When Should You Go to Physical Therapy?


Many people are under the impression that going to physical therapy is only something that happens after surgery or a serious injury of some kind. But there are many reasons to take advantage of physical therapy’s benefits. It’s used to promote mobility, relieve pain, and restore function. It can also be used to prevent surgery or even prevent an injury from occurring in the first place by improving core strength and balance.

So when should you book an appointment to begin physical therapy in Wilkes-Barre, PA, or anywhere else? There are many instances, and these are just a few.

After a Sports Injury


There are millions of sports injuries every year, with some of the most common related to the use of exercise equipment, bicycle accidents, basketball, and football. Of course, they can occur among runners, like shin splints and ankle sprains, and all types of other amateur and pro athletes. The sooner one sees a physical therapist following a sports injury, the better, as they can design an appropriate recovery program to ensure a safe return to the sport.

You’re at a High Risk for Falls

If you’re at a high risk for falls, which includes the vision impaired, the elderly, those who suffer from a condition that causes dizziness, have ankle or foot disorders, poor balance, or are on certain medications, among many other factors, going to physical therapy can help mitigate that risk. Therapists can help design an exercise program to improve balance and coordination or perhaps prescribe an assistive device to help with safer walking. If you have a balance problem related to an issue with the vestibular system, physical therapists can perform certain maneuvers that help to quickly restore functioning, eliminating symptoms like vertigo and dizziness.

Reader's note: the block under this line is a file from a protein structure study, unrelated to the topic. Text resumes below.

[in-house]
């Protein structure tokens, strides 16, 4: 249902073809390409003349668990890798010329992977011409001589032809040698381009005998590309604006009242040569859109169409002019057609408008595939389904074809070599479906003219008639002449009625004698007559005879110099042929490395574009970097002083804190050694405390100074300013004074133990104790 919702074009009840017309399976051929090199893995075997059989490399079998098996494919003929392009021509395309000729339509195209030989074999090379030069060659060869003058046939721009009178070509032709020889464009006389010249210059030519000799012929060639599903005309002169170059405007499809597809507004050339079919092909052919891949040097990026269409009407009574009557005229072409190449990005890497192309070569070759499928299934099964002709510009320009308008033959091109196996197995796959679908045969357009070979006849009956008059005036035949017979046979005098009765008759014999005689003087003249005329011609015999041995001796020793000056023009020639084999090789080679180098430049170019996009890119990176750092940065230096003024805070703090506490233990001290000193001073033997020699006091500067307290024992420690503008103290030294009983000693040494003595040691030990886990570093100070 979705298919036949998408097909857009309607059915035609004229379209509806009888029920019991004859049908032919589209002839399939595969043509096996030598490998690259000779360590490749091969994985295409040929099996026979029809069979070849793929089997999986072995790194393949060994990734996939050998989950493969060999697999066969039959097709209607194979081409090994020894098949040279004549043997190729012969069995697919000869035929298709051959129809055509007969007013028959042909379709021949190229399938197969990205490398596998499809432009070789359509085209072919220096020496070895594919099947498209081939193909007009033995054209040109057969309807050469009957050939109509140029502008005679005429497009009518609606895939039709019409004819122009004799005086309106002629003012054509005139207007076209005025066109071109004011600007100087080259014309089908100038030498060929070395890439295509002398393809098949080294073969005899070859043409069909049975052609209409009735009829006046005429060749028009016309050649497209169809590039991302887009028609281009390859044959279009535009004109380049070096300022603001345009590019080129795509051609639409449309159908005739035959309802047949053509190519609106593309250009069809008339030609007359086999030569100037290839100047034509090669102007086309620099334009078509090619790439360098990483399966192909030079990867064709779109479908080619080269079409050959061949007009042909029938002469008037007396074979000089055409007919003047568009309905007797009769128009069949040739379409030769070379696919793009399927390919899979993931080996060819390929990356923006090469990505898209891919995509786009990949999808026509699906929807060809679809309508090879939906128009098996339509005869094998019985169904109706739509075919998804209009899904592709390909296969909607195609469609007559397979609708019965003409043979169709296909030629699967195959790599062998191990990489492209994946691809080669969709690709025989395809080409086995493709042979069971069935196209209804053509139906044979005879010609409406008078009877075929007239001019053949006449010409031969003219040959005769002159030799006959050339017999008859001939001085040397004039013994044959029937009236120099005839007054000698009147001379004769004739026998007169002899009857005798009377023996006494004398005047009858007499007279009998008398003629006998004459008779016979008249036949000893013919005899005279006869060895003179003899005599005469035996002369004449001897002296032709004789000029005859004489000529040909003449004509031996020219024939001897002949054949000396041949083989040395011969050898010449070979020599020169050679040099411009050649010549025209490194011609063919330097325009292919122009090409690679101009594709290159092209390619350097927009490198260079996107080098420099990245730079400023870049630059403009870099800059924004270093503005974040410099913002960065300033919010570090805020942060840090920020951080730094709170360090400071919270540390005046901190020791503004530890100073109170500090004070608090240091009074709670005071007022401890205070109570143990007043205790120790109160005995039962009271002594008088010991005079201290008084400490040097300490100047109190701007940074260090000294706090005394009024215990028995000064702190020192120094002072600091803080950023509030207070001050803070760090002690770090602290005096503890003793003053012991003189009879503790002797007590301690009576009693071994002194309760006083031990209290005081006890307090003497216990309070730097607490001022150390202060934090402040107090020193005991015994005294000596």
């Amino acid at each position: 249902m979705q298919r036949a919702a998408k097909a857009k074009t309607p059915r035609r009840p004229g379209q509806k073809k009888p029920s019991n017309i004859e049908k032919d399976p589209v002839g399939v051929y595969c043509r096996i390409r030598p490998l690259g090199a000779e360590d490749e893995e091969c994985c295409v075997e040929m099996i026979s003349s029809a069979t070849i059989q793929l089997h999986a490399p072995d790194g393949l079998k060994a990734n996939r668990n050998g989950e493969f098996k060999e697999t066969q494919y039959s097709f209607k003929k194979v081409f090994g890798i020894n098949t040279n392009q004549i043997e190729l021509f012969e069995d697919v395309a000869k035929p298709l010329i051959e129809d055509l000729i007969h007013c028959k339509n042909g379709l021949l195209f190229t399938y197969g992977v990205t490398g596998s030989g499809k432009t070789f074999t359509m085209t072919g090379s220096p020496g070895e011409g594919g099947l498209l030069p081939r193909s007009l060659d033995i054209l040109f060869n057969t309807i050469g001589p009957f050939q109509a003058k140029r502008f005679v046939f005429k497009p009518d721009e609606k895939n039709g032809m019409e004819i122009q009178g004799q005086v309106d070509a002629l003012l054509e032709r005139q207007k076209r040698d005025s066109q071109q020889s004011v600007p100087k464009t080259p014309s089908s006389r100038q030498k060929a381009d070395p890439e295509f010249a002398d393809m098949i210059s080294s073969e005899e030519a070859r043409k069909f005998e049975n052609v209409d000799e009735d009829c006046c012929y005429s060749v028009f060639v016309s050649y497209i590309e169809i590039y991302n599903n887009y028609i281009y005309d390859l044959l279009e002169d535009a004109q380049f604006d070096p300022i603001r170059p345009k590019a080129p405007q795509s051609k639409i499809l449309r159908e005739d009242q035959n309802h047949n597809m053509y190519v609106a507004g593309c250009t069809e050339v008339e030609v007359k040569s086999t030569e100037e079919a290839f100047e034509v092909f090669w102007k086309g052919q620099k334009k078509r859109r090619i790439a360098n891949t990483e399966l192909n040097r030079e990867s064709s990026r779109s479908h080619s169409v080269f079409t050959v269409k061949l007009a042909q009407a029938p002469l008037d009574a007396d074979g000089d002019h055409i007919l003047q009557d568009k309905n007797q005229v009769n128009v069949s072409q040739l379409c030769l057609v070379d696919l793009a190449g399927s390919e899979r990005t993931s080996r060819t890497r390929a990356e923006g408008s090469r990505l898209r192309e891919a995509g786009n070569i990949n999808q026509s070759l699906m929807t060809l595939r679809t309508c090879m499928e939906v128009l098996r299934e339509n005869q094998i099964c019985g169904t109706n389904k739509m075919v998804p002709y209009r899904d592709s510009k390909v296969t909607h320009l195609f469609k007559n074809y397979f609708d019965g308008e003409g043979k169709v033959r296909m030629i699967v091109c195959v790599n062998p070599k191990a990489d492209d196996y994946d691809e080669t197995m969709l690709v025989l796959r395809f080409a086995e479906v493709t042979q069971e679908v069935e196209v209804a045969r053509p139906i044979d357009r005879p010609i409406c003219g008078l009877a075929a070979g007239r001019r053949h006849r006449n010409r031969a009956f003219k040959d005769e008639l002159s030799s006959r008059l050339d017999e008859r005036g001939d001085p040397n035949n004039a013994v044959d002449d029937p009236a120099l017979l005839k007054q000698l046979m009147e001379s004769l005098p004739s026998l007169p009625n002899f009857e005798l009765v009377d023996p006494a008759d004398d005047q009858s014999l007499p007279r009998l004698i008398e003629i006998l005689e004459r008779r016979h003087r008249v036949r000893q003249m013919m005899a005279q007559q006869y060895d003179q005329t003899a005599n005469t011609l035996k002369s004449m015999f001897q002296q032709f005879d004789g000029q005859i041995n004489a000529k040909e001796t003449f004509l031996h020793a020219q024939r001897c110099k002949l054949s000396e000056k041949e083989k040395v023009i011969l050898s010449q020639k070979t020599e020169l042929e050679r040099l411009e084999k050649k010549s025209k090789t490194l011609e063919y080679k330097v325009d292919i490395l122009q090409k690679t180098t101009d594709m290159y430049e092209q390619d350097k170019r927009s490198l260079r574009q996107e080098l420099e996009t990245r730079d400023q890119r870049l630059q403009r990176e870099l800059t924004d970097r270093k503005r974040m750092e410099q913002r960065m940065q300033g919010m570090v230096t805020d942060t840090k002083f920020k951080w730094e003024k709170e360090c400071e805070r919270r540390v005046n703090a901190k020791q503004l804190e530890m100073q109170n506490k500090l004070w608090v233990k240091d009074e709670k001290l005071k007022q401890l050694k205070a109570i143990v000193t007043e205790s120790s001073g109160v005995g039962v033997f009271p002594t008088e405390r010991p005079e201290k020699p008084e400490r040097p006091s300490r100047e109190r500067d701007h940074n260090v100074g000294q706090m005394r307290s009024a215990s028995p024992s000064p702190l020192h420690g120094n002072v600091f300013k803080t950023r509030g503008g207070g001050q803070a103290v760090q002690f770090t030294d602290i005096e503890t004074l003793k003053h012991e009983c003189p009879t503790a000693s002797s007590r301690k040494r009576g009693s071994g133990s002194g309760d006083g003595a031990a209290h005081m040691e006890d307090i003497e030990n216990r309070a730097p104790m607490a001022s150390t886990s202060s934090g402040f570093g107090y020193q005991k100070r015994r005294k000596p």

You’ve Been Diagnosed with Diabetes


If you’ve been diagnosed with diabetes, you may want to consider physical therapy as part of an overall management plan, as exercise can help control blood sugar effectively. Physical therapists are able to provide education and create an appropriate exercise program that not only helps balance blood sugar levels but can relieve pain, improve overall functioning and even help heal diabetes-related skin conditions quicker.

You Want to Improve Athletic Performance

Physical therapists often utilize a whole-body approach, focusing on building endurance, flexibility, strength, and balance that can improve athletic performance. Whether you want to run a 5K or a marathon, lift weights, or kick a field goal, form matters. A physical therapist also assesses form, providing guidance on adjusting it for maximum efficiency no matter what the sport. But it’s not just about strengthening muscles and performing exercises, it’s also about releasing muscle tension through massage therapy. It’s just one of the many components of physical therapy, helping to trigger the relaxation response, combating mental and physical stress.

You Want to Avoid Surgery Or Recover Faster Post-Surgery


Physical therapy can sometimes prevent the need for surgery altogether. For example, it can be just as effective as surgery for relief of pain from certain lower back conditions like spinal stenosis as well as treating knee osteoarthritis. If surgery can’t be avoided, at minimum physical therapy will help you go into surgery stronger, which typically means recovering faster.

Article Submitted By Community Writer

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